Stay away, Jose! After a week hovering around the Bermuda Triangle, Hurricane Jose is on the move, and may take a swipe at the New York area late Monday into early Tuesday. Jose is now a Category 1 hurricane, with winds of about 80 miles per hour. It’s weakened since last week, when it was a Category 4 hurricane with 145 mile-per-hour winds. Jose will likely weaken more as it travels up the East Coast and arrive in the New York region as a tropical storm, forecasters say.
Air conditioning broke down often at the Florida nursing home where eight elderly people died last week in the sweltering aftermath of Hurricane Irma, a former senior employee said. Cristina Bichachi, the former business development director at the Rehabilitation Center at Hollywood Hills, told the Associated Press that the air conditioning went on the fritz “many, many times” during the three years she worked there. Nursing home owner Jack Michel never replaced the system, Bichachi said.
Hurricane Irma shifted its deadly course toward Florida’s west coast Saturday, even as its outer rainbands and powerful winds began lashing the state’s southern edge. The killer storm — responsible so far for 25 deaths across he Caribbean — is expected to pummel the Florida Keys early Sunday, then slam Fort Myers, Naples and Tampa with 130-mph winds and drenching rain. Coastal water could rise up to 15 feet — flooding homes and businesses, forecasters warned.
Muck Rack makes it simple to find people, tweets, or articles that mention any name, keyword, company, hashtag etc. We've compiled this guide to help you make the most of your search.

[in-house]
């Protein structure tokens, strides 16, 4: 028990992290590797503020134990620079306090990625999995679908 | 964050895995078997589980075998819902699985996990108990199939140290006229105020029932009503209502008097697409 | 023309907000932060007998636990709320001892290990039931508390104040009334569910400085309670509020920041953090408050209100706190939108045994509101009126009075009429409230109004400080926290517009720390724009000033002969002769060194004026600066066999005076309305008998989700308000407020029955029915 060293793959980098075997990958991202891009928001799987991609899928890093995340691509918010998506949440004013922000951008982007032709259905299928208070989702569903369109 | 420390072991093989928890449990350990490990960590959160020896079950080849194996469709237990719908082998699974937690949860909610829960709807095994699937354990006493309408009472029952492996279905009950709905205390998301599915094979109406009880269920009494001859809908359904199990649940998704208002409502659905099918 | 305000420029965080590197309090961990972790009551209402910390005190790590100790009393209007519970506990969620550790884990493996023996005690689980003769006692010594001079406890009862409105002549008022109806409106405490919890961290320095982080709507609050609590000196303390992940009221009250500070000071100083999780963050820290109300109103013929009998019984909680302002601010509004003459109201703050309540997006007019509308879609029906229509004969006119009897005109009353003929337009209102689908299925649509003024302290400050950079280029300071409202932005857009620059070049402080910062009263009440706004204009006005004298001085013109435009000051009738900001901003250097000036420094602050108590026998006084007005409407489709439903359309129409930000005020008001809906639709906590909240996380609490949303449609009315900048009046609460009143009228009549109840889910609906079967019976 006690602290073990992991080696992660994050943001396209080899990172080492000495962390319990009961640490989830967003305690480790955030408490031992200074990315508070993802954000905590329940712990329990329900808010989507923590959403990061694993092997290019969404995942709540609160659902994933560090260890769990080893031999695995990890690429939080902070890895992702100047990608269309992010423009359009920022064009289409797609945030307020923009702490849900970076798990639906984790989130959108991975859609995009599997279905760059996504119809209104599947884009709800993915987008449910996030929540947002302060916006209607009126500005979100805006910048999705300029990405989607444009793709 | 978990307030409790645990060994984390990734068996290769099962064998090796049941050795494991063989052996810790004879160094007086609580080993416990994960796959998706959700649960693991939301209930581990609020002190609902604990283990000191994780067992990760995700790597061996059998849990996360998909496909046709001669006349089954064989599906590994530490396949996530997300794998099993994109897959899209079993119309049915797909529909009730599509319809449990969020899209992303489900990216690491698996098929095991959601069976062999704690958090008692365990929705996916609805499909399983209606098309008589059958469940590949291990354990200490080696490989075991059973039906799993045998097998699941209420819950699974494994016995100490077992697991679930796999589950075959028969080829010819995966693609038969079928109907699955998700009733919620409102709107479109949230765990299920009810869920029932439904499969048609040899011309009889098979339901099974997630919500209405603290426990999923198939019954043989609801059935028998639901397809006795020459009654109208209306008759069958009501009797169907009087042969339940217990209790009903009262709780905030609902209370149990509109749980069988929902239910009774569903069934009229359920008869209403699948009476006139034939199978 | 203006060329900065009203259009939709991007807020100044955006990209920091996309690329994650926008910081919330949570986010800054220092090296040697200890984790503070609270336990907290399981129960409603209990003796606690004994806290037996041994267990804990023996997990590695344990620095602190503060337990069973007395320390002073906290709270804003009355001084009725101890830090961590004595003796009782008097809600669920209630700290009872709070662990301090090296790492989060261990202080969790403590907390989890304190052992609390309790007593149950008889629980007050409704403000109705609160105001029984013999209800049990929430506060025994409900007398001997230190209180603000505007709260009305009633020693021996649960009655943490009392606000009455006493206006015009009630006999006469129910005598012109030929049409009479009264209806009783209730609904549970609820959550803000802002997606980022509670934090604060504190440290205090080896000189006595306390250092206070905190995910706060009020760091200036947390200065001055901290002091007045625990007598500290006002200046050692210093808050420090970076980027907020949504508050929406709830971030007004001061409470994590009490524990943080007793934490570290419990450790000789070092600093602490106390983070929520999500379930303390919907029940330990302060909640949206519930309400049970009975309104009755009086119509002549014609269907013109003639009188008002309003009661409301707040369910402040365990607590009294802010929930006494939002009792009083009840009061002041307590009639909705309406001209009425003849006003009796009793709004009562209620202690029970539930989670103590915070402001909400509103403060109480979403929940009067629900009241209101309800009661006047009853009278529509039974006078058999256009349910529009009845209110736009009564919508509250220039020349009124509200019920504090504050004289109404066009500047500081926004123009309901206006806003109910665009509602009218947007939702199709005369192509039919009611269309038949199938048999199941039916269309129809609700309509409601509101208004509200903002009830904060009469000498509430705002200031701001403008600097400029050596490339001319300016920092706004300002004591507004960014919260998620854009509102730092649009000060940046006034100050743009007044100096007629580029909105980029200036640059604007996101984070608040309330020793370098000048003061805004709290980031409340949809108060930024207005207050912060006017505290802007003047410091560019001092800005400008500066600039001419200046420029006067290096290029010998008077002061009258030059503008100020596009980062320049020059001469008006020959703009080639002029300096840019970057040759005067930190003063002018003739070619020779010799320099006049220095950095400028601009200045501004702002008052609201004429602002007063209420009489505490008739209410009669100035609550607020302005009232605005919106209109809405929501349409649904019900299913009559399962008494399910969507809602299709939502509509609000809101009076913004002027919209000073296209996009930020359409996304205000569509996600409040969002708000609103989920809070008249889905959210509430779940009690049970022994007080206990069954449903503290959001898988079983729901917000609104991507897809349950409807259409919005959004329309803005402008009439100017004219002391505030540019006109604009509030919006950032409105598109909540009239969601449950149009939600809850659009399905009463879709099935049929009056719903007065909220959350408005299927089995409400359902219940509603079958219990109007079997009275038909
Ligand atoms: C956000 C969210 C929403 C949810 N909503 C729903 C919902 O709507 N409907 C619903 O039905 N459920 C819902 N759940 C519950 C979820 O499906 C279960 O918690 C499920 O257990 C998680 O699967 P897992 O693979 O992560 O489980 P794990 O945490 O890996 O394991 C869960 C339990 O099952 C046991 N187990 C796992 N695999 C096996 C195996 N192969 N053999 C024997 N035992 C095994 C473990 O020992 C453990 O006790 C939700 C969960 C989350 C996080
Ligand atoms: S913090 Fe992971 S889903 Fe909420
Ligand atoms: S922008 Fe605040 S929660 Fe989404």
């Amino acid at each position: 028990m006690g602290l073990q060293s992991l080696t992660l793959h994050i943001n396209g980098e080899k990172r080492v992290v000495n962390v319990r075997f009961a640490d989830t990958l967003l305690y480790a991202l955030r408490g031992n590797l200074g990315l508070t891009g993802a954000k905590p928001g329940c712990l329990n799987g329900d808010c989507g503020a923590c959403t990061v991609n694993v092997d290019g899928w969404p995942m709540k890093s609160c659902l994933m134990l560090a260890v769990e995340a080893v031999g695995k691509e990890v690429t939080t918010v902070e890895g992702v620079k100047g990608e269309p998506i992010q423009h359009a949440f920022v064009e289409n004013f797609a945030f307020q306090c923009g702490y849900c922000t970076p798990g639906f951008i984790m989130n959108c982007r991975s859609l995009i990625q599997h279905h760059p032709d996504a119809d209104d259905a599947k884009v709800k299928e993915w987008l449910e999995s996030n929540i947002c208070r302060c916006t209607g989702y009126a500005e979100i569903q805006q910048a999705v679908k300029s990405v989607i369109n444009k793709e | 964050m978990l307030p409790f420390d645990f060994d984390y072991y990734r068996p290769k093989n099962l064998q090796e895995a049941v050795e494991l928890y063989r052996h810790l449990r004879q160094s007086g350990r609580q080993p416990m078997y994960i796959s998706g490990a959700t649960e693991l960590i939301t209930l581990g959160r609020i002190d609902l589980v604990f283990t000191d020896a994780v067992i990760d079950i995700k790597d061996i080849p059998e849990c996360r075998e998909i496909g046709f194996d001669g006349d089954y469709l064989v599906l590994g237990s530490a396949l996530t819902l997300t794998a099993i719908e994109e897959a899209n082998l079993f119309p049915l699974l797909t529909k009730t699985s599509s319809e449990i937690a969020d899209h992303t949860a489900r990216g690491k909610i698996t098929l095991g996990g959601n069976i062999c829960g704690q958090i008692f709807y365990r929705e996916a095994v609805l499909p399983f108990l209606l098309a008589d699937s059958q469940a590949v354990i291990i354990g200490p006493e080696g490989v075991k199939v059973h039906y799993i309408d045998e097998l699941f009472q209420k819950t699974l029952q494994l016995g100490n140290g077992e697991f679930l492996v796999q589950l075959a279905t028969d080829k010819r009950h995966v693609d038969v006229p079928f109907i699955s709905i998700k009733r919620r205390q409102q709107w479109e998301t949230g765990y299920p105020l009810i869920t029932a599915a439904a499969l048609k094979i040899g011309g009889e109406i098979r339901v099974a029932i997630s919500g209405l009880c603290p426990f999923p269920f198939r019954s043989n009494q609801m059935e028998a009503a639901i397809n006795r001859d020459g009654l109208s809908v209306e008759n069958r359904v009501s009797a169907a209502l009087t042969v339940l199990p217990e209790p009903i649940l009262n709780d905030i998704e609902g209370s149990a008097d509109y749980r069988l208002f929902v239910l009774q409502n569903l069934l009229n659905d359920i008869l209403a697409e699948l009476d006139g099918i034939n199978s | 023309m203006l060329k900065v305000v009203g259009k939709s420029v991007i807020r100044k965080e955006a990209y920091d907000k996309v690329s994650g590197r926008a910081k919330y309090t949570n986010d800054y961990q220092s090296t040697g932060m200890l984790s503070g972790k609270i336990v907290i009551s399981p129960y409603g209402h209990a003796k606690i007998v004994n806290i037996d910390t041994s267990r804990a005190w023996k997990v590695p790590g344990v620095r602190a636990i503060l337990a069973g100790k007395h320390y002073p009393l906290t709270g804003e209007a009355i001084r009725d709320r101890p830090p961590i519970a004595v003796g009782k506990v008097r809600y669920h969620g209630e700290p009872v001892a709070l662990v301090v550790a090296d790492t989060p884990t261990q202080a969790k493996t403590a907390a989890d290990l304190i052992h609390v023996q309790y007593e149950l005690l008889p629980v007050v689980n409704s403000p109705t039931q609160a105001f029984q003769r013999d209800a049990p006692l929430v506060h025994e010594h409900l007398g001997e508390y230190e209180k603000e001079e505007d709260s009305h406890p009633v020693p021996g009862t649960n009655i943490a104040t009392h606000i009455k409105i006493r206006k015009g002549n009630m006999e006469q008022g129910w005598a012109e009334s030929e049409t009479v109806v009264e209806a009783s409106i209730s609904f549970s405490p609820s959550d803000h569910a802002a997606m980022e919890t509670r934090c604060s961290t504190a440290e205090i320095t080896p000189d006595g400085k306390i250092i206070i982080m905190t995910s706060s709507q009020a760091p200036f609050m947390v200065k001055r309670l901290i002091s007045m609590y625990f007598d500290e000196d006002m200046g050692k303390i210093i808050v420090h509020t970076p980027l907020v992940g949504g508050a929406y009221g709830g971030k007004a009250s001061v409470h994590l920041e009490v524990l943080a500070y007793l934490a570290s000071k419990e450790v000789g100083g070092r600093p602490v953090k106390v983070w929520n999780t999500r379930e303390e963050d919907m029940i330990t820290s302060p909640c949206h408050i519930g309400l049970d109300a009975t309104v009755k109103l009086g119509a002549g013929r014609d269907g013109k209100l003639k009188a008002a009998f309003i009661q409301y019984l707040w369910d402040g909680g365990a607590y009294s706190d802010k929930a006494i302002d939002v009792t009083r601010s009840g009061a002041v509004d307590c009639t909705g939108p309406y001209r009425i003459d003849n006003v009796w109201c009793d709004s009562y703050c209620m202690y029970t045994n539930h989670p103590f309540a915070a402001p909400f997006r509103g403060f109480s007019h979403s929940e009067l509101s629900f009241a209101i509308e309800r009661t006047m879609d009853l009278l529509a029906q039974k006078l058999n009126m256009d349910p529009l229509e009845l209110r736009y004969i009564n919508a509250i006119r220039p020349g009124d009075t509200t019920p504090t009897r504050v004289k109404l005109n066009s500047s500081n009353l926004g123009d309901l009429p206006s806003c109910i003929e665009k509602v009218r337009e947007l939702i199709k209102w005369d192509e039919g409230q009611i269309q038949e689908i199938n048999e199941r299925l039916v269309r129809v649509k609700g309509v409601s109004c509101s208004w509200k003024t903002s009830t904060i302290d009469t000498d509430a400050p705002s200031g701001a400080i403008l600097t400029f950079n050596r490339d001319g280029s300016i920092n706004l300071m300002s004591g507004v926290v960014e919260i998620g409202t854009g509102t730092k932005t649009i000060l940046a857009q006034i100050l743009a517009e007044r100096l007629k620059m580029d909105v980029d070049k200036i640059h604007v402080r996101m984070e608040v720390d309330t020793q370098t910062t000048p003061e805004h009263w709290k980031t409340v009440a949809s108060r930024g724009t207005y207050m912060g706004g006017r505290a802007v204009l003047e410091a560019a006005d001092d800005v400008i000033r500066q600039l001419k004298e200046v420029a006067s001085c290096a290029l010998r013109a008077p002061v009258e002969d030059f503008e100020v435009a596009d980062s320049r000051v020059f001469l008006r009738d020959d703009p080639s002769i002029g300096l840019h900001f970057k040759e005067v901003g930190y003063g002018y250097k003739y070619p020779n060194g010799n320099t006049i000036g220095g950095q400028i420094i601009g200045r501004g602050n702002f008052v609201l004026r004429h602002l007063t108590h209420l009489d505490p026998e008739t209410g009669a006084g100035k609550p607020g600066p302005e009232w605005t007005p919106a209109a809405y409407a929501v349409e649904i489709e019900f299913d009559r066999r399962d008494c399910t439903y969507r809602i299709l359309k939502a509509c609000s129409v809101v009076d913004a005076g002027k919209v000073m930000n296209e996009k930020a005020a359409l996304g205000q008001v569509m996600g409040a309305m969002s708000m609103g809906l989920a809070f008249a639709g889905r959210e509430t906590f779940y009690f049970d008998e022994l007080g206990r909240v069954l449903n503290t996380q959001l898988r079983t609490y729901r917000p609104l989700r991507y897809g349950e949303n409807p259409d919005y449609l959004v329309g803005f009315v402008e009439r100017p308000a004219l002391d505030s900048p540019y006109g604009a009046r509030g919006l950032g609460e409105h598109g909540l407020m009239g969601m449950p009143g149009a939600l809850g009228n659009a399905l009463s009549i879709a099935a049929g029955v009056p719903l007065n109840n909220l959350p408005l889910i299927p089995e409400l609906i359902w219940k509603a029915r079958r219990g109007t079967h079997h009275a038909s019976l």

Selecting a term
Start searching tweets, articles from media outlets, articles mentioned in tweets, journalists'
names, titles and bios with some suggested searches:
Companies or Topics (e.g. iPhone, Microsoft)
Phrases (e.g. "cloud computing") — use quotes to keep the terms together
Twitter handles (e.g. @username) — returns those who have mentioned or replied to
Names (e.g. "David Pogue")
Hashtags (e.g. #sxsw, #london2012)
Bio details (e.g. vegan, Olympics, father)
Muck Rack's Advanced Search allows for many boolean operators.
Find results that mention multiple specified terms, use AND or
+. For example, ensure each result contains both Elon Musk and Mark Zuckerberg by
searching Obama AND Romney or Obama + Romney.
Use the operators OR or , to broaden your search when you'd like either of
multiple terms to appear in results. (This is the default behavior of our search when no operators
are used.) For example, search for democrat OR republican to find results that refer to
Democrats and/or Republicans.
Use NOT or - to subtract results from your search. For
example, searching Disney will yield results about the Walt Disney Company as well as Walt Disney
World Resort. To exclude mentions of Disney World, search for Disney -World or Disney
When using one of these operators with a phrase, enclose it in quotation marks. For example, you can
find results about smartphones excluding Apple's iPhone 4S by searching smartphone -"iPhone
Exact case matching or punctuation
If you're searching for a brand name or keyword that relies on specific punctuation marks or capitalization, you can
find results that match your exact query by adding matchcase: before the keyword you're searching for, like matchcase:E*TRADE .
Use parentheses to separate multiple
boolean phrases. For example, to find journalists talking about having fun in Disney World or
Disneyland, search for ("disney world" OR disneyland) AND fun.
An asterisk can be used to search for any variation of a root word truncated by the asterisk. For example, searching for admin* will return results for administrator, administration, administer, administered, etc.
A near operator is an AND operator where you can control the distance between the words. You can vary the distance the near operation uses by adding a forward slash and number (between 0-99) such as strawberries NEAR/10 "whipped cream", which means the strawberries must exist within 10 words of "whipped cream".